The hypertext story assessment task has provided us with a way of expressing ourselves as musicians in a format that is not exclusively musical, whilst exploring an idea that is familiar to other musicians, as well as (hopefully) humorous to general hypertext browsers. As Jeremy covers in the week 11 YouTube-based lecture, user input is extremely valuable when considering how to make a hypertext story more immersive for the user, and as a result of this we came to a collective agreement as a group to ensure that we had different options available based on what each particular user chose to do as they moved through our story. User reward was another factor considered in why people might take the time to complete a hypertext story, so we arranged ours in such a way that one would eventually reach a ‘successful’ end to the story, thus allowing them to access a Soundcloud link with all of the audio we recorded for the assessment task.
On an aesthetic level consideration was given to ensuring that the hypertext story has a cohesive and consistent look and feel throughout the entire experience, with similarly designed yet unique backgrounds adding to the immersion of the overall piece. We specifically made use of graphics that were covered under creative commons, and more specifically those filed under CC0, or the non-attribution license. This allowed us to make our hypertext story appear more streamlined as we didn’t need to include attributions to each image that we used either directly or post-editing. The opportunity to create our own media was one that we embraced, with musical and spoken word recordings intended to not only make the experience more interesting overall, but also to provide a level of authenticity that other musicians and content creators in general could relate to.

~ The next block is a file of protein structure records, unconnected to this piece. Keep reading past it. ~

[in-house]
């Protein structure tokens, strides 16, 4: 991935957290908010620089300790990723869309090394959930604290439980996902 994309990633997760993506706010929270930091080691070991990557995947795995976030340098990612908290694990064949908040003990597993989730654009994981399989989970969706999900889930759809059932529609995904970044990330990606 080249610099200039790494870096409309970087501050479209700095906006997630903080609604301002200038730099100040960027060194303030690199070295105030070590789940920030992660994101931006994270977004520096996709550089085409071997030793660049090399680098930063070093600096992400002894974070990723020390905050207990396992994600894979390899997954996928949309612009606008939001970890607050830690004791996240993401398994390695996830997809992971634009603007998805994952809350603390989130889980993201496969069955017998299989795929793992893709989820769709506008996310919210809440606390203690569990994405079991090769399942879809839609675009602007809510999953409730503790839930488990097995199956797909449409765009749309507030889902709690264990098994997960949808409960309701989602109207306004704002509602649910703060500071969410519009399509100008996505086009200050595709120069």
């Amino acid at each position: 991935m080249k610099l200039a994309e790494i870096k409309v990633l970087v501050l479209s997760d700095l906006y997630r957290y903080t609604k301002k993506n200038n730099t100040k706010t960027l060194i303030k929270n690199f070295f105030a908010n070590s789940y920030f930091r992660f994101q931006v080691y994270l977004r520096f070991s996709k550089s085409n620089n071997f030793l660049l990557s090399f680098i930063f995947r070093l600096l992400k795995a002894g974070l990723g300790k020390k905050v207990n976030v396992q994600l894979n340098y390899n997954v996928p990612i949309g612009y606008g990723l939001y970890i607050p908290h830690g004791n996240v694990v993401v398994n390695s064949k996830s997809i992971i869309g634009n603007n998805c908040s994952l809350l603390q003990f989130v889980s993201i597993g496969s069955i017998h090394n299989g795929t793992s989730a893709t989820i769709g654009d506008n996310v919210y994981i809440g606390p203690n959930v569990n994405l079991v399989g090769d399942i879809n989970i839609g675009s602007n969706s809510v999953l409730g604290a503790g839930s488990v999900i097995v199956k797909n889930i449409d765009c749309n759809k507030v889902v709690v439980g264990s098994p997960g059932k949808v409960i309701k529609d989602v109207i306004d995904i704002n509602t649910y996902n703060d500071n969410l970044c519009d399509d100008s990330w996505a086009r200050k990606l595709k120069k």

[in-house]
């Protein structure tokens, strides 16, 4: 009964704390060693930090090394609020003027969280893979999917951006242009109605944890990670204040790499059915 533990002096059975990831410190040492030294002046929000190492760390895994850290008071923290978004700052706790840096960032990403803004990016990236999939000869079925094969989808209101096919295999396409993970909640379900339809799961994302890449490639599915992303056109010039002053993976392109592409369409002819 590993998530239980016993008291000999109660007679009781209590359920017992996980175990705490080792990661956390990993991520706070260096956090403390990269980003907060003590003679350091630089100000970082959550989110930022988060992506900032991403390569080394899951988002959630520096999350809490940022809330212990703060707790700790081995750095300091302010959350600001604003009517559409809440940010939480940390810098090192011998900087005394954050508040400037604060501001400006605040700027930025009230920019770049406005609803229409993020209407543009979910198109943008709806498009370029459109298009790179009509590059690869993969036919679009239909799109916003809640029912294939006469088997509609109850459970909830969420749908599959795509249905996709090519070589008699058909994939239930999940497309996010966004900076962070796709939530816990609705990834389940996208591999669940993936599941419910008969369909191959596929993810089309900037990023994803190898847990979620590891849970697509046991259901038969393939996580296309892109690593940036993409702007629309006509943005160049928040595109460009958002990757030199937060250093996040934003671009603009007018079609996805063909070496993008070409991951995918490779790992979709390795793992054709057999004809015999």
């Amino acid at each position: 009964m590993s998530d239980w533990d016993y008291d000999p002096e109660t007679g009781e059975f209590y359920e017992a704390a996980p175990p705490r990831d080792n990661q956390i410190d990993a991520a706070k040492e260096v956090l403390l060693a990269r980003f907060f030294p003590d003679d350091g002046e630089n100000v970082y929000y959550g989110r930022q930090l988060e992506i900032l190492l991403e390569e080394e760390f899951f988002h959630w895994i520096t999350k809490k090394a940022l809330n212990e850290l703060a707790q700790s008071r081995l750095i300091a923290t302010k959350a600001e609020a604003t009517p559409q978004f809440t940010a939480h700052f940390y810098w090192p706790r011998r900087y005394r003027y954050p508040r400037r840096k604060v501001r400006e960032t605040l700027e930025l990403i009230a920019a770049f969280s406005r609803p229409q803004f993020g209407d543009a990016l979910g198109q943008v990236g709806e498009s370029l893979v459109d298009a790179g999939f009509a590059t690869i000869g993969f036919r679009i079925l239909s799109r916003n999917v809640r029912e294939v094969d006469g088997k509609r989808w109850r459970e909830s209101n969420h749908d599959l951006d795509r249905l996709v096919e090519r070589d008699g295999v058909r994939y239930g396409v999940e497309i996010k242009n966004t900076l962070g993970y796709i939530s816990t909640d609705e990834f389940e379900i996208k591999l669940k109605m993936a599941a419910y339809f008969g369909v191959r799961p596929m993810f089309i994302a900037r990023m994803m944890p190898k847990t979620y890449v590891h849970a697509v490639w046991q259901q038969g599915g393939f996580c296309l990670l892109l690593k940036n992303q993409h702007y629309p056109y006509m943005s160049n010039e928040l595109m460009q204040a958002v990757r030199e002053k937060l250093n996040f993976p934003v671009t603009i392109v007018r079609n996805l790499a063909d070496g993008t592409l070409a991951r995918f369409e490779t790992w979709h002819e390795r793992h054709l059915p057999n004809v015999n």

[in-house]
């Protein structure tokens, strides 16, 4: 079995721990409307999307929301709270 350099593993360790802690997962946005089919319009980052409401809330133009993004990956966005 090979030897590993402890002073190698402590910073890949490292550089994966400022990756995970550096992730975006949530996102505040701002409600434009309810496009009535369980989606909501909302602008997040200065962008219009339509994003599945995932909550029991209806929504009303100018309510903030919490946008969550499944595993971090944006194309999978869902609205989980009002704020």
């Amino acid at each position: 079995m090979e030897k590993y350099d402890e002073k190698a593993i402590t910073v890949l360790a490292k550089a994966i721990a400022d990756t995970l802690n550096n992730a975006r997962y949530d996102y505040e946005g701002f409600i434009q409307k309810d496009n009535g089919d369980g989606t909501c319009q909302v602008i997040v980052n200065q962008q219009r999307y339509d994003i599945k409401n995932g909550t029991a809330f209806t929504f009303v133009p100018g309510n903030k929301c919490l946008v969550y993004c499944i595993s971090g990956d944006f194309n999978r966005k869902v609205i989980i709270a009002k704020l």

Due to the story being consequential in nature based on the user’s input, the website was constructed without a way of undoing a choice once it had been made. This allowed us to streamline the narrative experience for the user until they reached the end of a storyline, at which point they would be able to restart and choose a different path. This required replay mechanic served to increase the overall time value of the hypertext story, as well as generate curiosity within the user as they discover what happens throughout the story. As musicians ourselves, we have a natural sense of what topics and music-based clichés our target audience would find either funny or interesting. The Week 10 reading from Mark Bernstein suggests that interest and attention are maintained in hypertexts by combining regularity and irregularity, which is something we strived for by writing storylines that varied greatly depending on which of the multiple pathways the user chose, with unexpected twists, turns, and points of humour within each individual pathway.
On an overall note we feel as a team that roles were equally shared based on both workload and each individual’s strengths and weaknesses, with effective communication employed throughout the creative process.
Bernstein, Mark. “Delightful Vistas: Revisiting the Hypertext Garden.” Travels in Intermediality. Lebanon, US: Dartmouth, 2012. ProQuest ebrary. Web. 8 February 2016. 142-146